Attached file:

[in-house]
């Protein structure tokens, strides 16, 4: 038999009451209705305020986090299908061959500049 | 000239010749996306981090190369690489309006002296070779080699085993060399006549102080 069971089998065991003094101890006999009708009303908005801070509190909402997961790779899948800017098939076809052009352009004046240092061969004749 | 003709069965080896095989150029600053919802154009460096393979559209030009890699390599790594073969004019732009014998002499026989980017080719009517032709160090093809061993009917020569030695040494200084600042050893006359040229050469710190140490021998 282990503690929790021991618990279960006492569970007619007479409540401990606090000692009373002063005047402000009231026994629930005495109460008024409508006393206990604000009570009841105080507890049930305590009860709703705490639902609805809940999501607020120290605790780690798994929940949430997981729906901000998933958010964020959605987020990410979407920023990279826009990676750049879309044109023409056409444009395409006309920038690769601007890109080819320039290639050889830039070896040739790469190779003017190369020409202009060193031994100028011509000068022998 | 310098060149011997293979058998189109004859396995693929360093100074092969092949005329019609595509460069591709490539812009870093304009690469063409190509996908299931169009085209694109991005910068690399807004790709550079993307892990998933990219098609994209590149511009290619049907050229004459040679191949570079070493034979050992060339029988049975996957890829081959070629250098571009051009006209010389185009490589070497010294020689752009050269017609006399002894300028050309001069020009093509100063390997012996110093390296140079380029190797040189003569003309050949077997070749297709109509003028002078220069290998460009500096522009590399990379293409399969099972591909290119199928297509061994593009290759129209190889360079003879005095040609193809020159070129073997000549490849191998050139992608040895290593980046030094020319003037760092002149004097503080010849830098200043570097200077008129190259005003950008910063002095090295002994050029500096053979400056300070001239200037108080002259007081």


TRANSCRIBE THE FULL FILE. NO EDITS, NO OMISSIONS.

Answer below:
[in-house]
């Protein structure tokens, strides 16, 4: 038999009451209705305020986090299908061959500049 | 000239010749996306981090190369690489309006002296070779080699085993060399006549102080 069971089998065991003094101890006999009708009303908005801070509190909402997961790779899948800017098939076809052009352009004046240092061969004749 | 003709069965080896095989150029600053919802154009460096393979559209030009890699390599790594073969004019732009014998002499026989980017080719009517032709160090093809061993009917020569030695040494200084600042050893006359040229050469710190140490021998 282990503690929790021991618990279960006492569970007619007479409540401990606090000692009373002063005047402000009231026994629930005495109460008024409508006393206990604000009570009841105080507890049930305590009860709703705490639902609805809940999501607020120290605790780690798994929940949430997981729906901000998933958010964020959605987020990410979407920023990279826009990676750049879309044109023409056409444009395409006309920038690769601007890109080819320039290639050889830039070896040739790469190779003017190369020409202009060193031994100028011509000068022998 | 310098060149011997293979058998189109004859396995693929360093100074092969092949005329019609595509460069591709490539812009870093304009690469063409190509996908299931169009085209694109991005910068690399807004790709550079993307892990998933990219098609994209590149511009290619049907050229004459040679191949570079070493034979050992060339029988049975996957890829081959070629250098571009051009006209010389185009490589070497010294020689752009050269017609006399002894300028050309001069020009093509100063390997012996110093390296140079380029190797040189003569003309050949077997070749297709109509003028002078220069290998460009500096522009590399990379293409399969099972591909290119199928297509061994593009290759129209190889360079003879005095040609193809020159070129073997000549490849191998050139992608040895290593980046030094020319003037760092002149004097503080010849830098200043570097200077008129190259005003950008910063002095090295002994050029500096053979400056300070001239200037108080002259007081």